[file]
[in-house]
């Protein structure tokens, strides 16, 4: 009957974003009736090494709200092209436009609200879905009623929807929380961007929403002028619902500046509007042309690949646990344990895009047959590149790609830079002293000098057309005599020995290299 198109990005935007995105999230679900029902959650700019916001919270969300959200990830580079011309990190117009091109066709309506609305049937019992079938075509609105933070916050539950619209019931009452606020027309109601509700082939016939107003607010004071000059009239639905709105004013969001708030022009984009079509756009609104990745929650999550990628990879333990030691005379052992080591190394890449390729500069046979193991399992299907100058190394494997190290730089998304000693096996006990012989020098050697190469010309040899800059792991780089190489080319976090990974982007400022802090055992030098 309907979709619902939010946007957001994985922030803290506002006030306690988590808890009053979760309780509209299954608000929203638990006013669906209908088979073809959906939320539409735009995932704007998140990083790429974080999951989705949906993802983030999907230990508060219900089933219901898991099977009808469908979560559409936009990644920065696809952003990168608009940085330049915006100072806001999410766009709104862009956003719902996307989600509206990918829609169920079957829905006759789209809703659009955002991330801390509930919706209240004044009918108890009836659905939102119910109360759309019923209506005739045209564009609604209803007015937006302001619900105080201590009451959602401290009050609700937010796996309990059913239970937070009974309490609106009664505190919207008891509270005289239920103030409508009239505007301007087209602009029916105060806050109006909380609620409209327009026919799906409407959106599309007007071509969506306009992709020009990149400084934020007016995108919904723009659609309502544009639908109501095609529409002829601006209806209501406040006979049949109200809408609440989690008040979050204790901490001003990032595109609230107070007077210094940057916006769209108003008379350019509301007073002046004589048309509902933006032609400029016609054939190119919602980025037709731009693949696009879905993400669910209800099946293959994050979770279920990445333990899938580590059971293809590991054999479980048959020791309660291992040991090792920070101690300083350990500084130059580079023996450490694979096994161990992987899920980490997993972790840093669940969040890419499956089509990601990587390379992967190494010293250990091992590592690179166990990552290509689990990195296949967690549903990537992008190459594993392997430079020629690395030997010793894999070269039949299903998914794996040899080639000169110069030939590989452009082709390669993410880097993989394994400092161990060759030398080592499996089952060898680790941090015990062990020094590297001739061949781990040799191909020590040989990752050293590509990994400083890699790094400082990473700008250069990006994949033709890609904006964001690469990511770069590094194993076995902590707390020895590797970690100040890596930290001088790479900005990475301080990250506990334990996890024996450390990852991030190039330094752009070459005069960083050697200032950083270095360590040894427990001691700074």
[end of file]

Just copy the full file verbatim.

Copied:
[in-house]
């Protein structure tokens, strides 16, 4: 009957974003009736090494709200092209436009609200879905009623929807929380961007929403002028619902500046509007042309690949646990344990895009047959590149790609830079002293000098057309005599020995290299 198109990005935007995105999230679900029902959650700019916001919270969300959200990830580079011309990190117009091109066709309506609305049937019992079938075509609105933070916050539950619209019931009452606020027309109601509700082939016939107003607010004071000059009239639905709105004013969001708030022009984009079509756009609104990745929650999550990628990879333990030691005379052992080591190394890449390729500069046979193991399992299907100058190394494997190290730089998304000693096996006990012989020098050697190469010309040899800059792991780089190489080319976090990974982007400022802090055992030098 309907979709619902939010946007957001994985922030803290506002006030306690988590808890009053979760309780509209299954608000929203638990006013669906209908088979073809959906939320539409735009995932704007998140990083790429974080999951989705949906993802983030999907230990508060219900089933219901898991099977009808469908979560559409936009990644920065696809952003990168608009940085330049915006100072806001999410766009709104862009956003719902996307989600509206990918829609169920079957829905006759789209809703659009955002991330801390509930919706209240004044009918108890009836659905939102119910109360759309019923209506005739045209564009609604209803007015937006302001619900105080201590009451959602401290009050609700937010796996309990059913239970937070009974309490609106009664505190919207008891509270005289239920103030409508009239505007301007087209602009029916105060806050109006909380609620409209327009026919799906409407959106599309007007071509969506306009992709020009990149400084934020007016995108919904723009659609309502544009639908109501095609529409002829601006209806209501406040006979049949109200809408609440989690008040979050204790901490001003990032595109609230107070007077210094940057916006769209108003008379350019509301007073002046004589048309509902933006032609400029016609054939190119919602980025037709731009693949696009879905993400669910209800099946293959994050979770279920990445333990899938580590059971293809590991054999479980048959020791309660291992040991090792920070101690300083350990500084130059580079023996450490694979096994161990992987899920980490997993972790840093669940969040890419499956089509990601990587390379992967190494010293250990091992590592690179166990990552290509689990990195296949967690549903990537992008190459594993392997430079020629690395030997010793894999070269039949299903998914794996040899080639000169110069030939590989452009082709390669993410880097993989394994400092161990060759030398080592499996089952060898680790941090015990062990020094590297001739061949781990040799191909020590040989990752050293590509990994400083890699790094400082990473700008250069990006994949033709890609904006964001690469990511770069590094194993076995902590707390020895590797970690100040890596930290001088790479900005990475301080990250506990334990996890024996450390990852991030190039330094752009070459005069960083050697200032950083270095360590040894427990001691700074």